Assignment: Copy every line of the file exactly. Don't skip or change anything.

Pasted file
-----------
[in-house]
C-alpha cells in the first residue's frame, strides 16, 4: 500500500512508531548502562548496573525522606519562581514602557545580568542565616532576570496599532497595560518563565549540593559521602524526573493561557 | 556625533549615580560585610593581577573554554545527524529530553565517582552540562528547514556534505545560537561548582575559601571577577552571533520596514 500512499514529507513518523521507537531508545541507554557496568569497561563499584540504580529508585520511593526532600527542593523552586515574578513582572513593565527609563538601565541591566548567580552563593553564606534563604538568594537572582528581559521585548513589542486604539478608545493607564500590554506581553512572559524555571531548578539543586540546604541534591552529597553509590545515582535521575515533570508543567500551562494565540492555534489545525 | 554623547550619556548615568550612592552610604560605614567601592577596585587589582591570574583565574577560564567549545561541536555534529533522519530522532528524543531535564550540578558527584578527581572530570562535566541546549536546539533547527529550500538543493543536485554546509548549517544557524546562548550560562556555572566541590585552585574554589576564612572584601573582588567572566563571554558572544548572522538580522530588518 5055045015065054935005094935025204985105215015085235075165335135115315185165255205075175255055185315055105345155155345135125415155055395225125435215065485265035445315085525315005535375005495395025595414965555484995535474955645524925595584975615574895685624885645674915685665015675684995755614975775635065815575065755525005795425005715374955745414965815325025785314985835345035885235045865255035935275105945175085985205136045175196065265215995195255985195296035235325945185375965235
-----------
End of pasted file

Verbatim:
[in-house]
C-alpha cells in the first residue's frame, strides 16, 4: 500500500512508531548502562548496573525522606519562581514602557545580568542565616532576570496599532497595560518563565549540593559521602524526573493561557 | 556625533549615580560585610593581577573554554545527524529530553565517582552540562528547514556534505545560537561548582575559601571577577552571533520596514 500512499514529507513518523521507537531508545541507554557496568569497561563499584540504580529508585520511593526532600527542593523552586515574578513582572513593565527609563538601565541591566548567580552563593553564606534563604538568594537572582528581559521585548513589542486604539478608545493607564500590554506581553512572559524555571531548578539543586540546604541534591552529597553509590545515582535521575515533570508543567500551562494565540492555534489545525 | 554623547550619556548615568550612592552610604560605614567601592577596585587589582591570574583565574577560564567549545561541536555534529533522519530522532528524543531535564550540578558527584578527581572530570562535566541546549536546539533547527529550500538543493543536485554546509548549517544557524546562548550560562556555572566541590585552585574554589576564612572584601573582588567572566563571554558572544548572522538580522530588518 5055045015065054935005094935025204985105215015085235075165335135115315185165255205075175255055185315055105345155155345135125415155055395225125435215065485265035445315085525315005535375005495395025595414965555484995535474955645524925595584975615574895685624885645674915685665015675684995755614975775635065815575065755525005795425005715374955745414965815325025785314985835345035885235045865255035935275105945175085985205136045175196065265215995195255985195296035235325945185375965235